GraphQL

GraphQL Resolvers & Error Handling with Security Best Practice

March 28, 2018

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GraphQL Resolvers & Error Handling with Security Best Practice

# GraphQL Resolvers

GraphQL provides immense flexibility but ever wondered how it does that? The resultant payload of any GraphQL query or mutation returns a set of fields as a map. In server implementation of GraphQL, this fields actually correspond to exactly one function. This function is known as a resolver function and the only thing it does is fetch the data from its corresponding field.

On the other hand, when a server receives a query or mutation request, it typically calls all the functions of the fields which are requested as query payload. It hence resolves the query and retrieves correct data for every field. When all the resolvers are returned, server packages corresponding data in the requested format and thus sends the payload back to the client. And this how it fits usecases ranging any complexity level.

GraphQL Resolver Example:

Let us create a GraphQL Type, Query and then add its Resolver function:

type Company {
    id: ID!
    name: String
}
type Query {
    Companies: [Company]
}

// Resolver
const resolvers = {
    Query: {
        Companies: () => {
            return Company;
        }
     }
}

# GraphQL Error Handling

GraphQL usually returns a map as a response. They are mainly two keys included in this response namely Data and Error. On successful execution of a query, the Data entity contains the resultant data. But if the query operation fails before execution, Error entity will also be present with a corresponding error message as data. Syntax or validation error, missing information are usually reasons for the error.

{
   "data": { … }
   "errors":{ … }
}

Thus for error handling, we check if error key is present or not in the resultant payload and perform relevant operation accordingly.

# GraphQL Security Best Practice

GraphQL is emerging as a strong and powerful API Language. With such notions, intruders often try to figure out the loopholes in the technologies from initial boosts itself. Thus it becomes extremely important to keep the application and data secured amidst the blooming tech. It is the security of a language or platform that either makes it or breaks it.

As far as security in GraphQL is concerned, GraphQL provides some basic precautions out of the box while individual API developers must integrate complex usecases as well. To make easy for new GraphQL developers, we are listing out some primary strategies that can be implemented:

# Type System

GraphQL stores the API definition as a type system. Defining this accurately eliminates the faulty request that has nothing to do with the API queries or mutations. GraphQL validates the request inputs with the defined types and hence doesn’t really require custom configurations for each endpoint like REST does.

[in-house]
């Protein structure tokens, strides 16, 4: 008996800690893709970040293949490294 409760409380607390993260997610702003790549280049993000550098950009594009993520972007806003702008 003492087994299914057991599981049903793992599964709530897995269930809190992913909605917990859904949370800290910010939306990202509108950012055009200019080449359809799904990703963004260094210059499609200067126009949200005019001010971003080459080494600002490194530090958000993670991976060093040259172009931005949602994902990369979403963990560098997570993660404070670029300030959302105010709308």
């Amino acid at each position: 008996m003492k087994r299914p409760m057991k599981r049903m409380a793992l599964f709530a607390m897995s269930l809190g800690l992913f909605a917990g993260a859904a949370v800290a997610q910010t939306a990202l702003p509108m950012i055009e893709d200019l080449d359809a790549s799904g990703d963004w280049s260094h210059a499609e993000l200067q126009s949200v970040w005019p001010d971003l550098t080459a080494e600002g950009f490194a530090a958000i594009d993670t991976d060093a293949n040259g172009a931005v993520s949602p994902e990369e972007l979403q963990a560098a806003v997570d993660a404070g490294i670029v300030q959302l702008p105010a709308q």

# Query Timeout

Probably the most basic strategy would be to set a default timeout for unconventionally large queries. Since server only requires to know the maximum allowed time for any query, it may directly respond respectively without having to know what the actual query was.

For instance, an API configured with a timeout of 8 seconds, would immediately abort the execution of any query once it reaches 8 seconds elapsed time.

# Maximum Query Depth

At times, clients or intruder would stress test the API capabilities. Since GraphQL schemas enable cyclic graphs, stuffing junk in the query becomes easy:

query badQuery {
  post(id: "#1ca3") {
    category {
      post {
        category {
          post {
            category {
              post {
                # can get even more deeper!
              }
            }
          }
        }
      }
    }
  }
}

Such haphazard attempts can be restricted if the developer knows the API and has an overall idea as to how deep a query can really be. Such a strategy is called Maximum Query Depth. GraphQL server can reject the queries merely based on AST (Abstract Syntax Tree).

This will work for complex queries but remember this won’t save you from many medium query shootup.

# Throttling

While Maximum Query Depth is useful, it sure has some limitations. Throttle on the other end can restrict a client from sending multiple requests in a given time frame. Throttle can get tricky in GraphQL as throttling the number of requests doesn’t actually help.

As even a small number of queries can at times be too complex to handle. Thus throttling in GraphQL can be achieved either with server time or query complexity.

Conclusion:

Here we first covered important concepts of GraphQL like resolvers and error handling. Both play a major role in building and utilizing GraphQL APIs. And then leaned ahead to discuss GraphQL Security loopholes with solutions.

Questions or Comments:

Got more strategies or questions in GraphQL Resolvers, Error Handling and GraphQL Security Measures? Share in the comment section below.

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